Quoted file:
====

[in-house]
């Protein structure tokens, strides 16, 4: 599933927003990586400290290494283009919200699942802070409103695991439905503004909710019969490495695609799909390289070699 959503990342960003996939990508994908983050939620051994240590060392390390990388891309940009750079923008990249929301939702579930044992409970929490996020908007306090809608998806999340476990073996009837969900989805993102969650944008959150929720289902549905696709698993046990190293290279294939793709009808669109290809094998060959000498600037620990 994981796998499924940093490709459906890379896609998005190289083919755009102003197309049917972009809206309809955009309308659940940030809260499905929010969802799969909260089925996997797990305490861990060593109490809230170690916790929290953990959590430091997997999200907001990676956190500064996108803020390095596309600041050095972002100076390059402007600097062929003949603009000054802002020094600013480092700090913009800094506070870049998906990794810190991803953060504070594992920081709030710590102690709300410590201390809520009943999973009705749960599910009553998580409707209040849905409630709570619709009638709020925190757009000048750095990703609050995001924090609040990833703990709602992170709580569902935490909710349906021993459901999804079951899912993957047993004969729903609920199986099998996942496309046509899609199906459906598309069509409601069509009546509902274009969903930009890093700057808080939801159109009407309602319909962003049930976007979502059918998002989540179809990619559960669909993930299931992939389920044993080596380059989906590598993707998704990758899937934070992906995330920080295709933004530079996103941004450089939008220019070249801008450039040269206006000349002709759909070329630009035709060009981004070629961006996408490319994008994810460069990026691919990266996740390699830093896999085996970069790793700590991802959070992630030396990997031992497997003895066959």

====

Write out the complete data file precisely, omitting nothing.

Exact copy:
[in-house]
């Protein structure tokens, strides 16, 4: 599933927003990586400290290494283009919200699942802070409103695991439905503004909710019969490495695609799909390289070699 959503990342960003996939990508994908983050939620051994240590060392390390990388891309940009750079923008990249929301939702579930044992409970929490996020908007306090809608998806999340476990073996009837969900989805993102969650944008959150929720289902549905696709698993046990190293290279294939793709009808669109290809094998060959000498600037620990 994981796998499924940093490709459906890379896609998005190289083919755009102003197309049917972009809206309809955009309308659940940030809260499905929010969802799969909260089925996997797990305490861990060593109490809230170690916790929290953990959590430091997997999200907001990676956190500064996108803020390095596309600041050095972002100076390059402007600097062929003949603009000054802002020094600013480092700090913009800094506070870049998906990794810190991803953060504070594992920081709030710590102690709300410590201390809520009943999973009705749960599910009553998580409707209040849905409630709570619709009638709020925190757009000048750095990703609050995001924090609040990833703990709602992170709580569902935490909710349906021993459901999804079951899912993957047993004969729903609920199986099998996942496309046509899609199906459906598309069509409601069509009546509902274009969903930009890093700057808080939801159109009407309602319909962003049930976007979502059918998002989540179809990619559960669909993930299931992939389920044993080596380059989906590598993707998704990758899937934070992906995330920080295709933004530079996103941004450089939008220019070249801008450039040269206006000349002709759909070329630009035709060009981004070629961006996408490319994008994810460069990026691919990266996740390699830093896999085996970069790793700590991802959070992630030396990997031992497997003895066959």